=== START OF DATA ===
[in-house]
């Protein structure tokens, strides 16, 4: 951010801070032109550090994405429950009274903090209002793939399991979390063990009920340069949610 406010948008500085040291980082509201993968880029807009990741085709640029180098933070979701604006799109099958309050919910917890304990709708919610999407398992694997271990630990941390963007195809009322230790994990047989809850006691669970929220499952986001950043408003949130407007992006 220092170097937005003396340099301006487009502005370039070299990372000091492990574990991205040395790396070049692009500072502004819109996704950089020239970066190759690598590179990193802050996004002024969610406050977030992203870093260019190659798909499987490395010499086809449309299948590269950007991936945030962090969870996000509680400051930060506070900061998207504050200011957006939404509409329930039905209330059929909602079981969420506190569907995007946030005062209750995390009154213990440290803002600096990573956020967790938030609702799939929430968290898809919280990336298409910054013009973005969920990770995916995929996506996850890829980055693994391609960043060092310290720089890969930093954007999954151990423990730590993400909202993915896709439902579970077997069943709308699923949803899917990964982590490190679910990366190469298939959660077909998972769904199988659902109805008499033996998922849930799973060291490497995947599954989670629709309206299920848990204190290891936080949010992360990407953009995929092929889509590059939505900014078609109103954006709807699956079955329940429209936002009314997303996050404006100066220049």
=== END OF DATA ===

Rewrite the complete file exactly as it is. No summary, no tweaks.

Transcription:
[in-house]
């Protein structure tokens, strides 16, 4: 951010801070032109550090994405429950009274903090209002793939399991979390063990009920340069949610 406010948008500085040291980082509201993968880029807009990741085709640029180098933070979701604006799109099958309050919910917890304990709708919610999407398992694997271990630990941390963007195809009322230790994990047989809850006691669970929220499952986001950043408003949130407007992006 220092170097937005003396340099301006487009502005370039070299990372000091492990574990991205040395790396070049692009500072502004819109996704950089020239970066190759690598590179990193802050996004002024969610406050977030992203870093260019190659798909499987490395010499086809449309299948590269950007991936945030962090969870996000509680400051930060506070900061998207504050200011957006939404509409329930039905209330059929909602079981969420506190569907995007946030005062209750995390009154213990440290803002600096990573956020967790938030609702799939929430968290898809919280990336298409910054013009973005969920990770995916995929996506996850890829980055693994391609960043060092310290720089890969930093954007999954151990423990730590993400909202993915896709439902579970077997069943709308699923949803899917990964982590490190679910990366190469298939959660077909998972769904199988659902109805008499033996998922849930799973060291490497995947599954989670629709309206299920848990204190290891936080949010992360990407953009995929092929889509590059939505900014078609109103954006709807699956079955329940429209936002009314997303996050404006100066220049």